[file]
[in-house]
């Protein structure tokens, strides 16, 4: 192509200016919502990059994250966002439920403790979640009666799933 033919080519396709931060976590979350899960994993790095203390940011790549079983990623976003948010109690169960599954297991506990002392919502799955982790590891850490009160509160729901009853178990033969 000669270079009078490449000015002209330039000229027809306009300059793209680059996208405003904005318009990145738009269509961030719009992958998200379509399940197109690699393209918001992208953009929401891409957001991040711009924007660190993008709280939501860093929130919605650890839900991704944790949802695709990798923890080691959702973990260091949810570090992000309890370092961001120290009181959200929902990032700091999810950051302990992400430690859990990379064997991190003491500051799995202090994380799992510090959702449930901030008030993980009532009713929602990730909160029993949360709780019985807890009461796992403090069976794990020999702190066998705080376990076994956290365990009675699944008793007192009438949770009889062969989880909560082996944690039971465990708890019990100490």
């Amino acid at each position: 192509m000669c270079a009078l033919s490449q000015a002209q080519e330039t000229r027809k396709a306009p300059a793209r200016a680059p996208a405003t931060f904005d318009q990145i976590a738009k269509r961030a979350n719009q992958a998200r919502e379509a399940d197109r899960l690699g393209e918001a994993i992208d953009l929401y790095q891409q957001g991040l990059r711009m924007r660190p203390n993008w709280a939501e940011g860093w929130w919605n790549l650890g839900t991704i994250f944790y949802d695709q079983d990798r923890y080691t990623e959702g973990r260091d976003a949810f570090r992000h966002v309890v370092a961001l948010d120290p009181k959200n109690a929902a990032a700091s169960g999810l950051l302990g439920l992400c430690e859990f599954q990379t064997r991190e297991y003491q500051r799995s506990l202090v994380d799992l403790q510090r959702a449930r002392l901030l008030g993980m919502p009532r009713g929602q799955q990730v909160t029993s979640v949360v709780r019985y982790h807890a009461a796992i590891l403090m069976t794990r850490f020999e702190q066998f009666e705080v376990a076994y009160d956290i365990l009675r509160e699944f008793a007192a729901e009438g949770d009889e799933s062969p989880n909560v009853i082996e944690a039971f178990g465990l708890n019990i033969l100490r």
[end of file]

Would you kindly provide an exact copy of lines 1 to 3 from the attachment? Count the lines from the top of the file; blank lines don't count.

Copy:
[in-house]
């Protein structure tokens, strides 16, 4: 192509200016919502990059994250966002439920403790979640009666799933 033919080519396709931060976590979350899960994993790095203390940011790549079983990623976003948010109690169960599954297991506990002392919502799955982790590891850490009160509160729901009853178990033969 000669270079009078490449000015002209330039000229027809306009300059793209680059996208405003904005318009990145738009269509961030719009992958998200379509399940197109690699393209918001992208953009929401891409957001991040711009924007660190993008709280939501860093929130919605650890839900991704944790949802695709990798923890080691959702973990260091949810570090992000309890370092961001120290009181959200929902990032700091999810950051302990992400430690859990990379064997991190003491500051799995202090994380799992510090959702449930901030008030993980009532009713929602990730909160029993949360709780019985807890009461796992403090069976794990020999702190066998705080376990076994956290365990009675699944008793007192009438949770009889062969989880909560082996944690039971465990708890019990100490």
């Amino acid at each position: 192509m000669c270079a009078l033919s490449q000015a002209q080519e330039t000229r027809k396709a306009p300059a793209r200016a680059p996208a405003t931060f904005d318009q990145i976590a738009k269509r961030a979350n719009q992958a998200r919502e379509a399940d197109r899960l690699g393209e918001a994993i992208d953009l929401y790095q891409q957001g991040l990059r711009m924007r660190p203390n993008w709280a939501e940011g860093w929130w919605n790549l650890g839900t991704i994250f944790y949802d695709q079983d990798r923890y080691t990623e959702g973990r260091d976003a949810f570090r992000h966002v309890v370092a961001l948010d120290p009181k959200n109690a929902a990032a700091s169960g999810l950051l302990g439920l992400c430690e859990f599954q990379t064997r991190e297991y003491q500051r799995s506990l202090v994380d799992l403790q510090r959702a449930r002392l901030l008030g993980m919502p009532r009713g929602q799955q990730v909160t029993s979640v949360v709780r019985y982790h807890a009461a796992i590891l403090m069976t794990r850490f020999e702190q066998f009666e705080v376990a076994y009160d956290i365990l009675r509160e699944f008793a007192a729901e009438g949770d009889e799933s062969p989880n909560v009853i082996e944690a039971f178990g465990l708890n019990i033969l100490r």